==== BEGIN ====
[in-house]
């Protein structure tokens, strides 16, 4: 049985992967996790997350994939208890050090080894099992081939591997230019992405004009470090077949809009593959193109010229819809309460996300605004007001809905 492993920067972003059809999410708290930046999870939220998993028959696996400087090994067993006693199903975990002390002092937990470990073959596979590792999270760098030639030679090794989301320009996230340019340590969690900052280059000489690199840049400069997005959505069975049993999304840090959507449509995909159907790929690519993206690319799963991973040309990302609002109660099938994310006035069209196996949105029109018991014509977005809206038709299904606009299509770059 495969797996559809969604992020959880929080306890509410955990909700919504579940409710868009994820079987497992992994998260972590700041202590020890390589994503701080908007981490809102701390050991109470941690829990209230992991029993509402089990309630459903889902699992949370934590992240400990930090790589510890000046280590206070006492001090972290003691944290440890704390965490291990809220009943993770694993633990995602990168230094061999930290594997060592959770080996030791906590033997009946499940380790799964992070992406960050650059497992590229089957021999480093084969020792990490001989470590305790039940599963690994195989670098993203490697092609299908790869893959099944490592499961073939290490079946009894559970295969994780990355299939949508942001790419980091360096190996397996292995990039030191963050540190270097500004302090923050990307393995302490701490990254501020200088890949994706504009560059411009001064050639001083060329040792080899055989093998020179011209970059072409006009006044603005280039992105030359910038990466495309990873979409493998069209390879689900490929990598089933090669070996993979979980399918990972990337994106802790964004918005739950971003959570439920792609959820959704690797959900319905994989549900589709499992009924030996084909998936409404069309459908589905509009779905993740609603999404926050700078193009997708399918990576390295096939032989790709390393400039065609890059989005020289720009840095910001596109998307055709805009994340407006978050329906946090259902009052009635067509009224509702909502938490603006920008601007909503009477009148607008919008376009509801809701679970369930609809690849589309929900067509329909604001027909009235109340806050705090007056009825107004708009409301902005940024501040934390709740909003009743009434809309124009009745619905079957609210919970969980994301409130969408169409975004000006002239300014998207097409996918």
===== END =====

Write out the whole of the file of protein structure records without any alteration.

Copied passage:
[in-house]
């Protein structure tokens, strides 16, 4: 049985992967996790997350994939208890050090080894099992081939591997230019992405004009470090077949809009593959193109010229819809309460996300605004007001809905 492993920067972003059809999410708290930046999870939220998993028959696996400087090994067993006693199903975990002390002092937990470990073959596979590792999270760098030639030679090794989301320009996230340019340590969690900052280059000489690199840049400069997005959505069975049993999304840090959507449509995909159907790929690519993206690319799963991973040309990302609002109660099938994310006035069209196996949105029109018991014509977005809206038709299904606009299509770059 495969797996559809969604992020959880929080306890509410955990909700919504579940409710868009994820079987497992992994998260972590700041202590020890390589994503701080908007981490809102701390050991109470941690829990209230992991029993509402089990309630459903889902699992949370934590992240400990930090790589510890000046280590206070006492001090972290003691944290440890704390965490291990809220009943993770694993633990995602990168230094061999930290594997060592959770080996030791906590033997009946499940380790799964992070992406960050650059497992590229089957021999480093084969020792990490001989470590305790039940599963690994195989670098993203490697092609299908790869893959099944490592499961073939290490079946009894559970295969994780990355299939949508942001790419980091360096190996397996292995990039030191963050540190270097500004302090923050990307393995302490701490990254501020200088890949994706504009560059411009001064050639001083060329040792080899055989093998020179011209970059072409006009006044603005280039992105030359910038990466495309990873979409493998069209390879689900490929990598089933090669070996993979979980399918990972990337994106802790964004918005739950971003959570439920792609959820959704690797959900319905994989549900589709499992009924030996084909998936409404069309459908589905509009779905993740609603999404926050700078193009997708399918990576390295096939032989790709390393400039065609890059989005020289720009840095910001596109998307055709805009994340407006978050329906946090259902009052009635067509009224509702909502938490603006920008601007909503009477009148607008919008376009509801809701679970369930609809690849589309929900067509329909604001027909009235109340806050705090007056009825107004708009409301902005940024501040934390709740909003009743009434809309124009009745619905079957609210919970969980994301409130969408169409975004000006002239300014998207097409996918």